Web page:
Uncontrolled Spending - legal questions


#1

Since we’re married (20 years) my wife has controlled our finances. I let her do it and these last years basically she does what she wants (one of many marital issues). If that means overdrafting and when that runs out running up the VISA - she just keeps on going. She self employed, I find out she has not been paying taxes quarterly (we file jointly) so natually we have a tax burden. Long story short we owe a lot. I am getting ready to pay off this debt, close the VISA account and change the finances so my paycheck is no longer in a combined account. I am also planning on switching the payments so I will pay mortgage, and many other billls)
Questions are (we still married now - lousy marriage):

  1. If she opens any credit in her name am I legally responsible for that debt?
  2. The saving account is from an inheritance (me) and i’m going to move that to a new account too - Shouldn’t be an issue right?
  3. I am planning on leaving her some normal bills to pay but I will be paying the bulk of the bills - is this even a legal issue or is this just domestic probloem?

#2

if you’ve co-mingled the inheritance (savings acct) and have been drawing from it regularly, it’s considered a marital asset that can be split…and not yours to keep.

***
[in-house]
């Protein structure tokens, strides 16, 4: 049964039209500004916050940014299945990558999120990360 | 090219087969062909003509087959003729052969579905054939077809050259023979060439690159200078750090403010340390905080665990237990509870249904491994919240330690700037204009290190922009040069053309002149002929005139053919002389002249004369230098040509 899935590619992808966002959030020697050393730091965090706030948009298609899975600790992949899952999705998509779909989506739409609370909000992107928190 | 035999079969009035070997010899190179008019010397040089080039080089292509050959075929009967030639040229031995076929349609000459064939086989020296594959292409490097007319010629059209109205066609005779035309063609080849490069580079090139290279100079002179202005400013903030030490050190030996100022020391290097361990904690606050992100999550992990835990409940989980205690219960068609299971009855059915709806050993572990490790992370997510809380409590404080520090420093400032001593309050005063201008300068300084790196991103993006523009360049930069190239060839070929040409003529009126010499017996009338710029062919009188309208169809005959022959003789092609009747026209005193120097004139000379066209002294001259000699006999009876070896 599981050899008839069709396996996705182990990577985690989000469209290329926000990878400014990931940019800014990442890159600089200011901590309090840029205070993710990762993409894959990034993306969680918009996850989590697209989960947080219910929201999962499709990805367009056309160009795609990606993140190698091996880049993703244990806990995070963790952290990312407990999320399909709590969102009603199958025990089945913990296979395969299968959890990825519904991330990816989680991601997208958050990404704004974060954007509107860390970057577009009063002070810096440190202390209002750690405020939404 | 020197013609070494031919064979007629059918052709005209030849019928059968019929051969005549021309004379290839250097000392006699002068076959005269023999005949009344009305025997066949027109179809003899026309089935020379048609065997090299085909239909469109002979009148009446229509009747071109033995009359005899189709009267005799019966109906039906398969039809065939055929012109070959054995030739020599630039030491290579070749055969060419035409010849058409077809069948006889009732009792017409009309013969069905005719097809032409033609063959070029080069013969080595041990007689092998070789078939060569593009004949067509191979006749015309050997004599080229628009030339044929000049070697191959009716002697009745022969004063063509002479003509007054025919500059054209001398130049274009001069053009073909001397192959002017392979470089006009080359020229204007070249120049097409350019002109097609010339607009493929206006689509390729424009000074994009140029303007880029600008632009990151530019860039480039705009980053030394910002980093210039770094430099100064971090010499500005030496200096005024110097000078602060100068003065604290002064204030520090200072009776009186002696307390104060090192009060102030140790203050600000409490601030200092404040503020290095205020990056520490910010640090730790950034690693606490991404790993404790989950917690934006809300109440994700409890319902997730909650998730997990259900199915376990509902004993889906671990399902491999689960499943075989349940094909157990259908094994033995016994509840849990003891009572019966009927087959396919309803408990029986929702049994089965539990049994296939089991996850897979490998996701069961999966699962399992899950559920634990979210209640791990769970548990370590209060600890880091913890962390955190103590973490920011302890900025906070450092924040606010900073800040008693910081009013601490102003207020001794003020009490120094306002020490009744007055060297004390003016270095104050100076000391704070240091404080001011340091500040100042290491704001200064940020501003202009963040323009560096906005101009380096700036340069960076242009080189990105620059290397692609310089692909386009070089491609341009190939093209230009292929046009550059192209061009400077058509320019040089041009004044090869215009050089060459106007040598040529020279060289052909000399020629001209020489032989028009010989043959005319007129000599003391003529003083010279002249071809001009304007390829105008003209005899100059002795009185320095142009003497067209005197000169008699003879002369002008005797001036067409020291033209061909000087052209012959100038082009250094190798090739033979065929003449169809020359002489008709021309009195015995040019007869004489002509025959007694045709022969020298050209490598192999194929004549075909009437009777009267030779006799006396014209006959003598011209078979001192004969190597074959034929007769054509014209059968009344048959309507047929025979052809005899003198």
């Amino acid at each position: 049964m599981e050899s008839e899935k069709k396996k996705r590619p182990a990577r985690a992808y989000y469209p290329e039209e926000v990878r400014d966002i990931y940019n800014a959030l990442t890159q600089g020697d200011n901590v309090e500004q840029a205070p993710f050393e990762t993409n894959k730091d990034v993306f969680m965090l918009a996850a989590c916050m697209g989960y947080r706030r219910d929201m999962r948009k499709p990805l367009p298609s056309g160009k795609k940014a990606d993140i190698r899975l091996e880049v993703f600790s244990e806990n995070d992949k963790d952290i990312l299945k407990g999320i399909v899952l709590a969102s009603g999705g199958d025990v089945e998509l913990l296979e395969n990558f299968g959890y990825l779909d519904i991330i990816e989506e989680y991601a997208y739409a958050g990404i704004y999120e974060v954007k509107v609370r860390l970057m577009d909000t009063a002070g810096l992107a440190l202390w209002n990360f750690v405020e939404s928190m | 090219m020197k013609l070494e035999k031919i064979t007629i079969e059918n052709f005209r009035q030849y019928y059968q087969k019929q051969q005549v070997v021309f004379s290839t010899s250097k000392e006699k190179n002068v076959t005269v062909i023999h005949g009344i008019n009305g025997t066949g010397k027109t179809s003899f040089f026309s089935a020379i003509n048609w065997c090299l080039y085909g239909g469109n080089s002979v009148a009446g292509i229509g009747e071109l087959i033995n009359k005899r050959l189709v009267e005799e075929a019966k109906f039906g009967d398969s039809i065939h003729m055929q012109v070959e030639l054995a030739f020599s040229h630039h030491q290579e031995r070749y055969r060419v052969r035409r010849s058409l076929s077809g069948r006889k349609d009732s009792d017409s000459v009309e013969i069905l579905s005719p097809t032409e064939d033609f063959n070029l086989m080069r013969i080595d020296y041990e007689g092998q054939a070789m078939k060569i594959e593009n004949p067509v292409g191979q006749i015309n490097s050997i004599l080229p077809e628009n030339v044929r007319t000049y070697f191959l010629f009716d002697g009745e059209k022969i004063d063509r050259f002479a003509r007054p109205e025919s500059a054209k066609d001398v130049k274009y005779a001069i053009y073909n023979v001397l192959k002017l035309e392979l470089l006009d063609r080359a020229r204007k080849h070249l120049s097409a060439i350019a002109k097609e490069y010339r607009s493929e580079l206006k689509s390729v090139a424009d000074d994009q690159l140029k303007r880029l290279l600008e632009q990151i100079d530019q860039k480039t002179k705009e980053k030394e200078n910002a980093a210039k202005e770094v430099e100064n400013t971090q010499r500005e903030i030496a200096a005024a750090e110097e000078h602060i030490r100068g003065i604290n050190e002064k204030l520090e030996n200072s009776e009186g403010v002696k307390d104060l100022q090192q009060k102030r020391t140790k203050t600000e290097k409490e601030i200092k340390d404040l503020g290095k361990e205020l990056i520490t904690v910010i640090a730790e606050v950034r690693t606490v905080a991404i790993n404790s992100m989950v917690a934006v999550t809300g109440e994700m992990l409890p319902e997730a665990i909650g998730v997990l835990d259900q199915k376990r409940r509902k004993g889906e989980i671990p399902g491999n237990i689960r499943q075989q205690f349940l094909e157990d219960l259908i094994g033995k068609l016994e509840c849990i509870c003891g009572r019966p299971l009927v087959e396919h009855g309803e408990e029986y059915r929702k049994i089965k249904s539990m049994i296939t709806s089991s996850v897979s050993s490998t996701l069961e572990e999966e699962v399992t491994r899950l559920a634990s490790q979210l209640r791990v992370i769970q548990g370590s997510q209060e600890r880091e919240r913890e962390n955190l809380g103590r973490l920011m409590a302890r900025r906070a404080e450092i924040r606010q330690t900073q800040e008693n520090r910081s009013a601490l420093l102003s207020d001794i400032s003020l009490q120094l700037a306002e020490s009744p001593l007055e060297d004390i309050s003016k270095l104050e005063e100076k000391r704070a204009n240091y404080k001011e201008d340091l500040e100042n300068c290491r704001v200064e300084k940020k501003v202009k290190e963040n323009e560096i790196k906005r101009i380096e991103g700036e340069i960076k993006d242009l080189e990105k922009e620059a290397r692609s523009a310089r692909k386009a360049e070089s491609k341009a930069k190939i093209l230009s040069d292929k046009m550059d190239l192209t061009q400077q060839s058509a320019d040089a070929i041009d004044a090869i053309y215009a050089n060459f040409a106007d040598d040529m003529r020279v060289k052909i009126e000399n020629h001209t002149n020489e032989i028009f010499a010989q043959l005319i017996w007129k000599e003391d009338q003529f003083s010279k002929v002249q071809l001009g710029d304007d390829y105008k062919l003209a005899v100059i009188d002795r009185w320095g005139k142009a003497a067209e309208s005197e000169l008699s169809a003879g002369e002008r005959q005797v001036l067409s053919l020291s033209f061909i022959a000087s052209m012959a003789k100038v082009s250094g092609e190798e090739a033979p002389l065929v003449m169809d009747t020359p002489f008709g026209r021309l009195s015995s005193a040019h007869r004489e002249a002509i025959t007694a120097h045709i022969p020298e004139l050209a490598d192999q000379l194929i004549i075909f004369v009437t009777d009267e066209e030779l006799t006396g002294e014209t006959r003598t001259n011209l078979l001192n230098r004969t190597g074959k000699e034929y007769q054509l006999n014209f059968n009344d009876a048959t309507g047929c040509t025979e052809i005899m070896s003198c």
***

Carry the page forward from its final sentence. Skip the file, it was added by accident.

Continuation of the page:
#3

Thanks for your reply however the only thing that’s ever been in that savings account has been my inheritance. 90% of the total went into the house for remodeling and I’m trying to keep her from blowing the remainder.


#4

(1) You are and aren’t “legally” responsible for that debt. The creditors cannot come after you unless that debt is in your name. The creditors can get a judgment against her, and if that judgment is recorded in the county in which you own real property, and the real property is in both your names, it will have to be satisfied at the sale of the property. Further, if the debt is acquired during the marriage, it is marital in nature and can be divided in equitable distribution.

(2) Your spouse might be upset with you for moving the money, but she has no legal recourse. Nowin is partially correct. Inheritances received during the marriage are considered your separate property. If you commingled funds and cannot “trace out” what your inheritance is, then you have converted it to marital property, but it does not sound like that is a case in your situation if the only thing that has ever been in that account has been your inheritance.

(3) This is not a legal problem. As long as the parties are not separated, these are marital debts/expenses and assets.